Moyane clearly needs to keep the narrative of the rogue unit alive.

On Monday, Moyane reiterated that there was nothing wrong with the KPMG report and that he would not be swayed by the firm's retraction of the whole report or parts of it.

What is clear though is that Moyane is relying on a lot of flawed and questionable information, much of which has been publicly debunked and never challenged by the powers that be. The KMPG report is one of three investigations used by Moyane to purge SARS and the HRIU:

The Sikhakane Panel of Investigation

  • This panel was established in September 2014 by Ivan Pillay when he was acting commissioner of SARS and led by advocate Muzi Sikhakhane.
  • Its mandate was to determine whether allegations made against Johann van Loggerenberg, a senior SARS executive and manager of the HRIU, by Belinda Walter -- with whom Van Loggerenberg was in a relationship while she was working in the tobacco industry -- held water.
  • The allegations by Walter were unrelated to the unit. It only came into play after The Sunday Times published reports about it in October 2014.
  • Nobody was interviewed under oath and the panel did not interview Van Loggerenberg about the "rogue unit" allegations.
  • Various persons relevant to the "rogue unit", like Pete Richer, who was the unit's first manager, or Manuel and Gordhan, weren't called or asked to make representations.
  • Pillay, when he was deputy commissioner, wrote to Moyane and argued the report contained numerous procedural, substantive and general deficiencies.
  • According to Pillay "the report poses a significant and unwarranted risk for SARS if the report was to published in its present form".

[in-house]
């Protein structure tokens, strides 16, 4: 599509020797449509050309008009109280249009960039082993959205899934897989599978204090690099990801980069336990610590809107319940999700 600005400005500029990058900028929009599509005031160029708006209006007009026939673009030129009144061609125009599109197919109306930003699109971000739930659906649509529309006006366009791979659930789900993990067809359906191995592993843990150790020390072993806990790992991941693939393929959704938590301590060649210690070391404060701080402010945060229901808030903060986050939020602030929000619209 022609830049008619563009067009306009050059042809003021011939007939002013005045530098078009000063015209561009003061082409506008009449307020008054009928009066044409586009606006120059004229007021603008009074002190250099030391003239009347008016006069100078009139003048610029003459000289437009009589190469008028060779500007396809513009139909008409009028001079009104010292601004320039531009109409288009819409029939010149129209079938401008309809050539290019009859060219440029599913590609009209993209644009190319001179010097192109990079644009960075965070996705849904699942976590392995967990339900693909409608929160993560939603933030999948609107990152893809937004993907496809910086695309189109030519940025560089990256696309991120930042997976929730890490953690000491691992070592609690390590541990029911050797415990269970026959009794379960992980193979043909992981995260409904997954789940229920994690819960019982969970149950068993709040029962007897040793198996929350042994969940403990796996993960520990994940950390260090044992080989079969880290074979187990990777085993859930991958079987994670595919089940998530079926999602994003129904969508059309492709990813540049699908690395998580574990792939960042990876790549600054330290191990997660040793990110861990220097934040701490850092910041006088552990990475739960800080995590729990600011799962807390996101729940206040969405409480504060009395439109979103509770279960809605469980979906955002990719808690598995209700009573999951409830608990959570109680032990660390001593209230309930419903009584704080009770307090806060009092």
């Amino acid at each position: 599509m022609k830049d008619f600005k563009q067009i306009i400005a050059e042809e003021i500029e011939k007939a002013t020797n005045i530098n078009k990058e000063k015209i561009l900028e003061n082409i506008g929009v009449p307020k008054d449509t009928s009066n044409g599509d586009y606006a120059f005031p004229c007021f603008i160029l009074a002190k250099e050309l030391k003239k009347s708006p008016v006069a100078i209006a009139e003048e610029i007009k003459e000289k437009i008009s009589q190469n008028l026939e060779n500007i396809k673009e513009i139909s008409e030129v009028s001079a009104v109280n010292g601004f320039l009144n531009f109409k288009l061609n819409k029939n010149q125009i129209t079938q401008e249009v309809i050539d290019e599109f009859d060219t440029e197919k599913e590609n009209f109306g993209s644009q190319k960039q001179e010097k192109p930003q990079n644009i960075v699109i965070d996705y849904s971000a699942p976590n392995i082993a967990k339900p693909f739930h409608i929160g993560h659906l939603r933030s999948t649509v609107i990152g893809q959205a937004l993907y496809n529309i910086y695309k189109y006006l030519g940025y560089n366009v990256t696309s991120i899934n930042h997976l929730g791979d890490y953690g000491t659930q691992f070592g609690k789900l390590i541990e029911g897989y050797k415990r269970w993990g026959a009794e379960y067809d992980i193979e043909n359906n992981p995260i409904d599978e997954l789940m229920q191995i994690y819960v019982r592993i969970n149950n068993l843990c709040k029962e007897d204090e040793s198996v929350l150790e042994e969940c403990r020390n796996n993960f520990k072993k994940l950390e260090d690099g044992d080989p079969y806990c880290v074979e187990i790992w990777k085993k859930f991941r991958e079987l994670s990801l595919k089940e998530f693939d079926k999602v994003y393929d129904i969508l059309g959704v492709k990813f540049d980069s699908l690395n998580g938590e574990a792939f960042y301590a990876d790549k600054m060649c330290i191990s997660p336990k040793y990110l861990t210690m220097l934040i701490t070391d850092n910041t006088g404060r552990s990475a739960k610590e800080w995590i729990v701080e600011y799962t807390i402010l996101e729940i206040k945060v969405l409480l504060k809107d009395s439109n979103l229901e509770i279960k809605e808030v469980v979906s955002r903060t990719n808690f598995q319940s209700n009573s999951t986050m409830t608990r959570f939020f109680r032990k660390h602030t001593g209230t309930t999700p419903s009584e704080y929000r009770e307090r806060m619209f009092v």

• It was finalised in November 2014.

The Kroon Advisory Board

  • The Kroon Board was chaired by retired Judge Frank Kroon and was established by then-finance minister Nhlanhla Nene in January 2015 after Moyane took receipt of the Sikhakhane report.
  • The panel conducted no new independent investigation and interviewed no new witnesses.
  • The panel released its findings –- which basically entailed affirming the Sikhakhane report -– on 28 April 2015.
  • It said in a statement it "studied and discussed" the Sikhakhane report and had "satisfied" itself that the unit's establishment "was unlawful".


  • The audit firm was contracted in December 2014 to enquire further into the detail around the rogue unit.
  • In October 2015, a version of the report was leaked to The Sunday Times that made extensive "findings" and "recommendations" about the unit as well as Pillay, Van Loggerenberg and others.
  • The report found the unit was "covert", "rogue" and illegal.
  • It also found that the unit illegally intercepted communications on Pillay's instructions.
  • It recommended that disciplinary and civil proceedings be instituted against a number of people, including against Pillay and Van Loggerenberg.
  • KPMG's investigation entailed a documentary review and no formal interviews were conducted or representations received.
  • The report was finalised in January 2016. The parts of the report about the "rogue unit" was, however, disavowed by KPMG on 15 September 2017.

In addition to Pillay's critique of the Sikhakhane Panel, Adrian Lackay, a former SARS spokesperson, sent a detailed memorandum to Parliament setting out the chain of events around the "rogue unit".

Both Pillay and Lackay's documents sank without trace.

But Sikhakhane, Kroon and KPMG still stand.